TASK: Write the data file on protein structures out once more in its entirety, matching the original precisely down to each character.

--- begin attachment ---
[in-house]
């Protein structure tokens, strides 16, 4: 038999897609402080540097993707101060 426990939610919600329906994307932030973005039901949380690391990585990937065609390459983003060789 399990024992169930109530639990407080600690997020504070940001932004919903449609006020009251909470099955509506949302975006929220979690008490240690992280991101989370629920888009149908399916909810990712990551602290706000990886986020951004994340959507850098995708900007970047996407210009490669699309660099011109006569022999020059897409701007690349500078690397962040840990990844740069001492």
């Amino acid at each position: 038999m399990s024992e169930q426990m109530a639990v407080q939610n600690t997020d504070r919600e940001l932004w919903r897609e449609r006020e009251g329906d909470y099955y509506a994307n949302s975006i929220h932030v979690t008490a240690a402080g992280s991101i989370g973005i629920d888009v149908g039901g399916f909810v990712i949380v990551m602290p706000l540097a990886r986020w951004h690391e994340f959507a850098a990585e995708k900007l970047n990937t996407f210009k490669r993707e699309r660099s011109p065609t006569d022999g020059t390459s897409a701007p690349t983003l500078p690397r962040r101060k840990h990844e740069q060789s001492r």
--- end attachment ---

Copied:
[in-house]
């Protein structure tokens, strides 16, 4: 038999897609402080540097993707101060 426990939610919600329906994307932030973005039901949380690391990585990937065609390459983003060789 399990024992169930109530639990407080600690997020504070940001932004919903449609006020009251909470099955509506949302975006929220979690008490240690992280991101989370629920888009149908399916909810990712990551602290706000990886986020951004994340959507850098995708900007970047996407210009490669699309660099011109006569022999020059897409701007690349500078690397962040840990990844740069001492």
């Amino acid at each position: 038999m399990s024992e169930q426990m109530a639990v407080q939610n600690t997020d504070r919600e940001l932004w919903r897609e449609r006020e009251g329906d909470y099955y509506a994307n949302s975006i929220h932030v979690t008490a240690a402080g992280s991101i989370g973005i629920d888009v149908g039901g399916f909810v990712i949380v990551m602290p706000l540097a990886r986020w951004h690391e994340f959507a850098a990585e995708k900007l970047n990937t996407f210009k490669r993707e699309r660099s011109p065609t006569d022999g020059t390459s897409a701007p690349t983003l500078p690397r962040r101060k840990h990844e740069q060789s001492r």